Anthony E. Fusco
I have been gathering information related to teaching children about the internet and would like to present my ideas at ETHICOMP 99. The goal is to express my views on this topic to the ETHICOMP audience in hopes of gaining valuable ideas to enrich my research and continue to move forward. The conference would be an ideal place to present this topic to educators from all over the world. I hope to gain valuable information based on their teaching practices, experiences, and ideas.
In a school near my hometown, I volunteered in a program to teach first-graders about families and human values. I also tried to explain to them how theses values play a role in the use of a computer. This experience taught me that first-graders may be too young to understand what computers are all about, but if they can develop a clear set of values early in their lives, they will be able to apply them to all aspects of life, including computers.
We need to provide to children an understanding of what people can do with a computer as well as what they shouldn’t do. They need to understand early that it is not right to steal others’ programs, or to cause harm to others by the use of a computer. They have to be made aware of the consequences of using computers for harm. Children’s minds are like sponges that absorb huge amounts of information from home, from friends, in school, on television. They need some form of education regarding the role of computers and the effects they have on society. What methods are available to do this? How does one begin to develop a strategy to discuss this topic in a way that is taken seriously?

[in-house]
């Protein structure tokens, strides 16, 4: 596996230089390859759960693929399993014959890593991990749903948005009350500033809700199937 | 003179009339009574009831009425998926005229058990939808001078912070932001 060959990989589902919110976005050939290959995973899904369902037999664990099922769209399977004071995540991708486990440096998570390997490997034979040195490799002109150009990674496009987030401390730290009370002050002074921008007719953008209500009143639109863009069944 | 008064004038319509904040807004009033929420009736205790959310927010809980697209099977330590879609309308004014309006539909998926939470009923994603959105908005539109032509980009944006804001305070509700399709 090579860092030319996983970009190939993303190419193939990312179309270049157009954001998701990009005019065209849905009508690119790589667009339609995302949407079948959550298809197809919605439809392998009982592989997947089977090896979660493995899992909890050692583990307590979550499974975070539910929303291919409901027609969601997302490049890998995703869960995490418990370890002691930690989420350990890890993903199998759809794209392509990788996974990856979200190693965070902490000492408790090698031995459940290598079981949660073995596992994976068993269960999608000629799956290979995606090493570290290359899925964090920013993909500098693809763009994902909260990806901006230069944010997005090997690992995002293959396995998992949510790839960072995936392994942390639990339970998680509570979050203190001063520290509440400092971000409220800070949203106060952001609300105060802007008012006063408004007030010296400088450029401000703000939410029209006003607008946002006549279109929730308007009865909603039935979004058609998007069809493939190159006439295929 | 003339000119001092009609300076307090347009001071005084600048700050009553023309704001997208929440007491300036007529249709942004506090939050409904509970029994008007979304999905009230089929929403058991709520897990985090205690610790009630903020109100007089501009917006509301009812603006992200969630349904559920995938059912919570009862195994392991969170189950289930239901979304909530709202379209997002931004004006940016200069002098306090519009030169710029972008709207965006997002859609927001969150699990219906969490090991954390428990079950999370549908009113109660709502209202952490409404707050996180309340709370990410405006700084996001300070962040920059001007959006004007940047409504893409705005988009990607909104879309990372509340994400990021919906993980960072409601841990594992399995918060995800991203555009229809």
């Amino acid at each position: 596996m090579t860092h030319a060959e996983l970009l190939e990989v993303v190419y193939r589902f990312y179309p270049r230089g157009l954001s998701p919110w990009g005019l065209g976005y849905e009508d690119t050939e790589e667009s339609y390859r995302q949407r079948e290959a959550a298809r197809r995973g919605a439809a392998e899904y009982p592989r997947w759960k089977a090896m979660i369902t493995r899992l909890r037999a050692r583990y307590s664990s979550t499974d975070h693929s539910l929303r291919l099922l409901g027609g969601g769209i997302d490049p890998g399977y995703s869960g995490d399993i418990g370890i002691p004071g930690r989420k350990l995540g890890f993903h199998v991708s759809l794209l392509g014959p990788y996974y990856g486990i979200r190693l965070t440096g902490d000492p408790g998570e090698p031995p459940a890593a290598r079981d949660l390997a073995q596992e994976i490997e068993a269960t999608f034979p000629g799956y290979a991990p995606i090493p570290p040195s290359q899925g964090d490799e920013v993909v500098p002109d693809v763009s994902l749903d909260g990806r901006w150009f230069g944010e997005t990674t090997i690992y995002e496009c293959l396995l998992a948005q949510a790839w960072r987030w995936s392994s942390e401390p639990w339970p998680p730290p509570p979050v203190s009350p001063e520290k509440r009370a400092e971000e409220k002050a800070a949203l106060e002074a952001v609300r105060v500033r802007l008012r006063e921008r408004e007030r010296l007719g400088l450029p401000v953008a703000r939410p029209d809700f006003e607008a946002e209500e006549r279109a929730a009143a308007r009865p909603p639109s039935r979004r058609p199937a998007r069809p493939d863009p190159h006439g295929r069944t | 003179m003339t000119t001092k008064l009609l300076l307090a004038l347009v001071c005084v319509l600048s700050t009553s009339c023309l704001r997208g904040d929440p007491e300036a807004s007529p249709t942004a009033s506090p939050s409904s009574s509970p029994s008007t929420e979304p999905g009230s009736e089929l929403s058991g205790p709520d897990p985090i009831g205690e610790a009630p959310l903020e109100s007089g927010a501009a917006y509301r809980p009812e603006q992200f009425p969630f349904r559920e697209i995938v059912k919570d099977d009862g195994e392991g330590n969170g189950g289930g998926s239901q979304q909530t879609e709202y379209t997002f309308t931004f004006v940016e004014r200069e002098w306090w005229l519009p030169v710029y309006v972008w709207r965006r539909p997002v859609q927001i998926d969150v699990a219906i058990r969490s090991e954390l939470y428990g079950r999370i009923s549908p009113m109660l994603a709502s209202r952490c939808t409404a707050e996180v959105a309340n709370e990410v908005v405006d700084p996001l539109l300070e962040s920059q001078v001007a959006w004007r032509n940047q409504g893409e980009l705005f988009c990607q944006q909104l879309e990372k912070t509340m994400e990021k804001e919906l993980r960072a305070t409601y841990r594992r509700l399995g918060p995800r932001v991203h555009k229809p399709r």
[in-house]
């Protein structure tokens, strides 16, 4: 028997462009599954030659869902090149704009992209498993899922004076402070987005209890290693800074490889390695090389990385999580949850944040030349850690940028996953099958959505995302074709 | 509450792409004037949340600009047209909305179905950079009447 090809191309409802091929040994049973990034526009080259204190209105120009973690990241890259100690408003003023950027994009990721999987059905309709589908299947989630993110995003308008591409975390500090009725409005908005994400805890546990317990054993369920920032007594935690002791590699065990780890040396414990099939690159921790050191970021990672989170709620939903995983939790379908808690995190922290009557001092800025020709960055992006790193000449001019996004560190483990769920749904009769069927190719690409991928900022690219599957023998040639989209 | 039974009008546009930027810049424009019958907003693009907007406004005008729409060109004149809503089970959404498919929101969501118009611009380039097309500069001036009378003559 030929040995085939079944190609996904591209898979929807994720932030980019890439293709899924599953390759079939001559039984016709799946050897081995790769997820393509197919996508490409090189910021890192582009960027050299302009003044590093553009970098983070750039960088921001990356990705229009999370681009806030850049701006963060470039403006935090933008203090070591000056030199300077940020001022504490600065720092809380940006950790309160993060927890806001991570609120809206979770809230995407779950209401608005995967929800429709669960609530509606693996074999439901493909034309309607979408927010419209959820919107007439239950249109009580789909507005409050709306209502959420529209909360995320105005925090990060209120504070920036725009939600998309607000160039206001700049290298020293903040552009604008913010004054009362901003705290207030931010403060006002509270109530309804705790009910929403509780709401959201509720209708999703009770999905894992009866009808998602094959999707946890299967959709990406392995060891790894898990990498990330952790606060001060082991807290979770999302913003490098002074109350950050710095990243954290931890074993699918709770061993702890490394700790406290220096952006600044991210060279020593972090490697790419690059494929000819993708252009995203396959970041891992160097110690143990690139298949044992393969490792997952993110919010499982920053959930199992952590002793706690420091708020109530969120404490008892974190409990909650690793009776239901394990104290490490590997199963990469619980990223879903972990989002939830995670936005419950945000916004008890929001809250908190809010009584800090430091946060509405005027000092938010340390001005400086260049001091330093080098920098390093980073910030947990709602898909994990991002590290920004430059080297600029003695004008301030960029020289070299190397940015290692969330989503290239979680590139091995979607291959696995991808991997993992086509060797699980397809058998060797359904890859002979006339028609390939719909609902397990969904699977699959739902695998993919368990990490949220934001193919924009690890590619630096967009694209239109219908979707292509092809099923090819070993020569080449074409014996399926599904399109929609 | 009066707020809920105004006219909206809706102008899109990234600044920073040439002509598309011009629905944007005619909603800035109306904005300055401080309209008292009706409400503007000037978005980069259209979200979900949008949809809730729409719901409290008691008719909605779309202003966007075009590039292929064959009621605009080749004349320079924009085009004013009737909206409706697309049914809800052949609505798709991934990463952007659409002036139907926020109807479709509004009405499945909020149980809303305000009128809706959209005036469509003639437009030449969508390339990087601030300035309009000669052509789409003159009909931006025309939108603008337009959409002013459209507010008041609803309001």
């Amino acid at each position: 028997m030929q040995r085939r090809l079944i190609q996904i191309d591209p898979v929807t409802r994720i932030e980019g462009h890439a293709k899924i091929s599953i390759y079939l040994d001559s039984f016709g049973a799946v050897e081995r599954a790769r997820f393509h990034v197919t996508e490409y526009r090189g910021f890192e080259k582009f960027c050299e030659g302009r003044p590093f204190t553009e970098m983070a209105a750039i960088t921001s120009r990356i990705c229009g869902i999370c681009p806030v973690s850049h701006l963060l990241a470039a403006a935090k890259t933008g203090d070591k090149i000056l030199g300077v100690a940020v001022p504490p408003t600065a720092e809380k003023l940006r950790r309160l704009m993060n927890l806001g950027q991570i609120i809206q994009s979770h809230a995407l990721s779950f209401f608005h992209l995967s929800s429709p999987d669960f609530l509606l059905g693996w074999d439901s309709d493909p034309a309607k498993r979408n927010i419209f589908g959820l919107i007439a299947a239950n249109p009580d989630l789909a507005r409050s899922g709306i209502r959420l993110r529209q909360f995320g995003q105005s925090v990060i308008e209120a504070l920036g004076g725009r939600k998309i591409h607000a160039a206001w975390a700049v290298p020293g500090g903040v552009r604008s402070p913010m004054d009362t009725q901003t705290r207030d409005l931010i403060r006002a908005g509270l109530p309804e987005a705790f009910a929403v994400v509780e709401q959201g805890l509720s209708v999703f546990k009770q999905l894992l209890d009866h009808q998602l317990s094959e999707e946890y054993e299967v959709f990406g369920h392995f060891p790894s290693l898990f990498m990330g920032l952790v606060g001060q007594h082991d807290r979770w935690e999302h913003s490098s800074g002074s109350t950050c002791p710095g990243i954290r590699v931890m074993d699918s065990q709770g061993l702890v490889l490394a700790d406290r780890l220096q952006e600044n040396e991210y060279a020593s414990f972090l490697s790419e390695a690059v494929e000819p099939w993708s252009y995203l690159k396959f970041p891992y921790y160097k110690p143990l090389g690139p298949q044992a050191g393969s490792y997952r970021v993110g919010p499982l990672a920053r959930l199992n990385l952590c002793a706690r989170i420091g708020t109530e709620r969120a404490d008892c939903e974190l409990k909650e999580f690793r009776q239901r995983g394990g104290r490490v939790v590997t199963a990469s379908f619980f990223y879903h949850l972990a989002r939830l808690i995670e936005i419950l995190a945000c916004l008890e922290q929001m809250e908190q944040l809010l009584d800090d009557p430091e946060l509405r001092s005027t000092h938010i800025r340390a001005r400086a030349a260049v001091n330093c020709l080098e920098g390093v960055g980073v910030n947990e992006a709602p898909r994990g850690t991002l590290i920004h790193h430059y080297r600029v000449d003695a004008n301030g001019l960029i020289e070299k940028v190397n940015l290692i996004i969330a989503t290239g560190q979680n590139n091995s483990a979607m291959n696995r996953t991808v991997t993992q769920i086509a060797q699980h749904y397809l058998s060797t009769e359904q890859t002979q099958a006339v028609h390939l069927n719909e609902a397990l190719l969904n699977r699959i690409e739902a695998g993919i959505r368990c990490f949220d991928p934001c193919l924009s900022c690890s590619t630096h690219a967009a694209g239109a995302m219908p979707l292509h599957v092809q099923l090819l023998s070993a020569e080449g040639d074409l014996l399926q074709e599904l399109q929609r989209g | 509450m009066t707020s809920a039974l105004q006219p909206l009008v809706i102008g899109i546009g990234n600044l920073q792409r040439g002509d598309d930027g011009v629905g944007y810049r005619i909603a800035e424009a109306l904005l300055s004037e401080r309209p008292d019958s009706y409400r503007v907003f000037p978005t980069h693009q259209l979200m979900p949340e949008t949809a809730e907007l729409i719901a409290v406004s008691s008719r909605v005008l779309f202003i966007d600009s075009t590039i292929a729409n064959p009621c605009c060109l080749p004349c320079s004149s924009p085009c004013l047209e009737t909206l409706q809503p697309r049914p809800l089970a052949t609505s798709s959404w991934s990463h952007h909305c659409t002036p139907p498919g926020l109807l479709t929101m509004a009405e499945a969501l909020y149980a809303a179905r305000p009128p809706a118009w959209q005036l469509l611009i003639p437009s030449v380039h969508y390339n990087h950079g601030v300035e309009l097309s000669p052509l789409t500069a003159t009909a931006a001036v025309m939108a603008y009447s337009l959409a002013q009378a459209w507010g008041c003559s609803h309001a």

The Children’s Online Privacy Protection Act of 1998 was developed in the USA to protect information from and about children. In addition, there are various groups on the internet that help provide information to parents and children on the “do’s” and “don’ts” of the internet. Software programs have been created to block out unwanted sites as well as filter emails, but these programs don’t work unless they are used. Web sites pertaining to the protection of children are great, but they too are useless unless they are visited. Awareness is the key–and maybe the first step to getting the word out to teachers, parents and children about the ethical issues related to computers and the affects they have on society.
My goal at ETHICOMP99 will be to present my ideas and plans and then gather a wealth of suggestions from the many experts in computer ethics who will attend. I hope to find out first hand what is happening in other countries, and how similar issues are addressed there. Once I have gathered enough information, I then want to prepare a children’s workshop and a packet of information that could be handed out to students — a packet that addresses privacy, security, and other issues related to computers. This packet would also include class exercises that teachers could use in the classroom to help students recognize and differentiate the good from the bad.
I believe that the topic of my paper would be a valuable contribution to ETHICOMP99. It deals with a part of society that is growing and evolving very rapidly. The use of computers by children in the present will lead to the use of computers by adults in the future. Teaching children the proper computer use early can build a solid foundation for their future and for the future of computer ethics.